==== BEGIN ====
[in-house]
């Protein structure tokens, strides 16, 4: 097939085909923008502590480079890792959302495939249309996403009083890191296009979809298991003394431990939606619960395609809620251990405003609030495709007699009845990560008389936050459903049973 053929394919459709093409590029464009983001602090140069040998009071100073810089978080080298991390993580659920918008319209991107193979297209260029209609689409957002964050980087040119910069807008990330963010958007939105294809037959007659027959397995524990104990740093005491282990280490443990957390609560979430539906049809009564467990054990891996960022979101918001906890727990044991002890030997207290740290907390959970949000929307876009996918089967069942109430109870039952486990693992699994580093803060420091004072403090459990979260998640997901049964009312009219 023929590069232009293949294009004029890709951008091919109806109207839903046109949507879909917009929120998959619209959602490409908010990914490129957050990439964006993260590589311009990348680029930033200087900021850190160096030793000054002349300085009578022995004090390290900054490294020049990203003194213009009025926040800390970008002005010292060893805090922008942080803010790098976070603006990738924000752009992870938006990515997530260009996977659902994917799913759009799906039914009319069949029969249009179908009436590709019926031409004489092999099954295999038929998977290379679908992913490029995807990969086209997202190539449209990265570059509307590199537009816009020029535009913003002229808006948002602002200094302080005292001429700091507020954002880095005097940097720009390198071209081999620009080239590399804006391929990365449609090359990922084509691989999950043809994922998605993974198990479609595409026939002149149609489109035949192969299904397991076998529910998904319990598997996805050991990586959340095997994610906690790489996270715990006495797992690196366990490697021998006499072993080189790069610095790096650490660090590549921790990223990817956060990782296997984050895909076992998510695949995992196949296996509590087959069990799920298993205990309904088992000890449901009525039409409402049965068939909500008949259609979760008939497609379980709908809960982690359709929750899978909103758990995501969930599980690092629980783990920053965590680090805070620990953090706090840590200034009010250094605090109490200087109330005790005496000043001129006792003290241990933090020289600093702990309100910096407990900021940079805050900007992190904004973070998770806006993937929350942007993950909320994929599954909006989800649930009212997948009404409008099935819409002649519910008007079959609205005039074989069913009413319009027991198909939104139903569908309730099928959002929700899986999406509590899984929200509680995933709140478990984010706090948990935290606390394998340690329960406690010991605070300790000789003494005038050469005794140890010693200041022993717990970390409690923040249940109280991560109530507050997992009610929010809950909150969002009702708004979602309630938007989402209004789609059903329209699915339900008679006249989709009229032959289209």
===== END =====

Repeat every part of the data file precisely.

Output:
[in-house]
């Protein structure tokens, strides 16, 4: 097939085909923008502590480079890792959302495939249309996403009083890191296009979809298991003394431990939606619960395609809620251990405003609030495709007699009845990560008389936050459903049973 053929394919459709093409590029464009983001602090140069040998009071100073810089978080080298991390993580659920918008319209991107193979297209260029209609689409957002964050980087040119910069807008990330963010958007939105294809037959007659027959397995524990104990740093005491282990280490443990957390609560979430539906049809009564467990054990891996960022979101918001906890727990044991002890030997207290740290907390959970949000929307876009996918089967069942109430109870039952486990693992699994580093803060420091004072403090459990979260998640997901049964009312009219 023929590069232009293949294009004029890709951008091919109806109207839903046109949507879909917009929120998959619209959602490409908010990914490129957050990439964006993260590589311009990348680029930033200087900021850190160096030793000054002349300085009578022995004090390290900054490294020049990203003194213009009025926040800390970008002005010292060893805090922008942080803010790098976070603006990738924000752009992870938006990515997530260009996977659902994917799913759009799906039914009319069949029969249009179908009436590709019926031409004489092999099954295999038929998977290379679908992913490029995807990969086209997202190539449209990265570059509307590199537009816009020029535009913003002229808006948002602002200094302080005292001429700091507020954002880095005097940097720009390198071209081999620009080239590399804006391929990365449609090359990922084509691989999950043809994922998605993974198990479609595409026939002149149609489109035949192969299904397991076998529910998904319990598997996805050991990586959340095997994610906690790489996270715990006495797992690196366990490697021998006499072993080189790069610095790096650490660090590549921790990223990817956060990782296997984050895909076992998510695949995992196949296996509590087959069990799920298993205990309904088992000890449901009525039409409402049965068939909500008949259609979760008939497609379980709908809960982690359709929750899978909103758990995501969930599980690092629980783990920053965590680090805070620990953090706090840590200034009010250094605090109490200087109330005790005496000043001129006792003290241990933090020289600093702990309100910096407990900021940079805050900007992190904004973070998770806006993937929350942007993950909320994929599954909006989800649930009212997948009404409008099935819409002649519910008007079959609205005039074989069913009413319009027991198909939104139903569908309730099928959002929700899986999406509590899984929200509680995933709140478990984010706090948990935290606390394998340690329960406690010991605070300790000789003494005038050469005794140890010693200041022993717990970390409690923040249940109280991560109530507050997992009610929010809950909150969002009702708004979602309630938007989402209004789609059903329209699915339900008679006249989709009229032959289209």